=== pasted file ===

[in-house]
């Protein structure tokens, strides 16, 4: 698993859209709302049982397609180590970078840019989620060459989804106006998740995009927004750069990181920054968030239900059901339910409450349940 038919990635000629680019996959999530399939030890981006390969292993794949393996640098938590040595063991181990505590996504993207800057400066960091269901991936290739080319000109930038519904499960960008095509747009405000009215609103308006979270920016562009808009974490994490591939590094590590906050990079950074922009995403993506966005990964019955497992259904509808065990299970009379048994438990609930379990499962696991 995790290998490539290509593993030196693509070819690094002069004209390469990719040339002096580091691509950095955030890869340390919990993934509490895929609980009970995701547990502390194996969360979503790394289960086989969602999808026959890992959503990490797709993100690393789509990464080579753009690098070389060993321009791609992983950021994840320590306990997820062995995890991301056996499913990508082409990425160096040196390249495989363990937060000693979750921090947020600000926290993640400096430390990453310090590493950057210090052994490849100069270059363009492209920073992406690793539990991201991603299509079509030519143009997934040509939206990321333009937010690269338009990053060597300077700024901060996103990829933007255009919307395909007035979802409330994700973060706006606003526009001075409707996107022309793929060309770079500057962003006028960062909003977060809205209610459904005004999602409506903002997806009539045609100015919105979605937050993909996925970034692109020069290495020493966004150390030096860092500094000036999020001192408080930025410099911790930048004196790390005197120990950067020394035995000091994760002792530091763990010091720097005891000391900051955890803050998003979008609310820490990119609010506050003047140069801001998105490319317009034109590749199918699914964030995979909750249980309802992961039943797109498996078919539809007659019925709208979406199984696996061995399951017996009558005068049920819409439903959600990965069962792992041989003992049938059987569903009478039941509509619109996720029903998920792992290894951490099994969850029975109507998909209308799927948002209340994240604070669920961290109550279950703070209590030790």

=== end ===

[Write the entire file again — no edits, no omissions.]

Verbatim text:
[in-house]
């Protein structure tokens, strides 16, 4: 698993859209709302049982397609180590970078840019989620060459989804106006998740995009927004750069990181920054968030239900059901339910409450349940 038919990635000629680019996959999530399939030890981006390969292993794949393996640098938590040595063991181990505590996504993207800057400066960091269901991936290739080319000109930038519904499960960008095509747009405000009215609103308006979270920016562009808009974490994490591939590094590590906050990079950074922009995403993506966005990964019955497992259904509808065990299970009379048994438990609930379990499962696991 995790290998490539290509593993030196693509070819690094002069004209390469990719040339002096580091691509950095955030890869340390919990993934509490895929609980009970995701547990502390194996969360979503790394289960086989969602999808026959890992959503990490797709993100690393789509990464080579753009690098070389060993321009791609992983950021994840320590306990997820062995995890991301056996499913990508082409990425160096040196390249495989363990937060000693979750921090947020600000926290993640400096430390990453310090590493950057210090052994490849100069270059363009492209920073992406690793539990991201991603299509079509030519143009997934040509939206990321333009937010690269338009990053060597300077700024901060996103990829933007255009919307395909007035979802409330994700973060706006606003526009001075409707996107022309793929060309770079500057962003006028960062909003977060809205209610459904005004999602409506903002997806009539045609100015919105979605937050993909996925970034692109020069290495020493966004150390030096860092500094000036999020001192408080930025410099911790930048004196790390005197120990950067020394035995000091994760002792530091763990010091720097005891000391900051955890803050998003979008609310820490990119609010506050003047140069801001998105490319317009034109590749199918699914964030995979909750249980309802992961039943797109498996078919539809007659019925709208979406199984696996061995399951017996009558005068049920819409439903959600990965069962792992041989003992049938059987569903009478039941509509619109996720029903998920792992290894951490099994969850029975109507998909209308799927948002209340994240604070669920961290109550279950703070209590030790």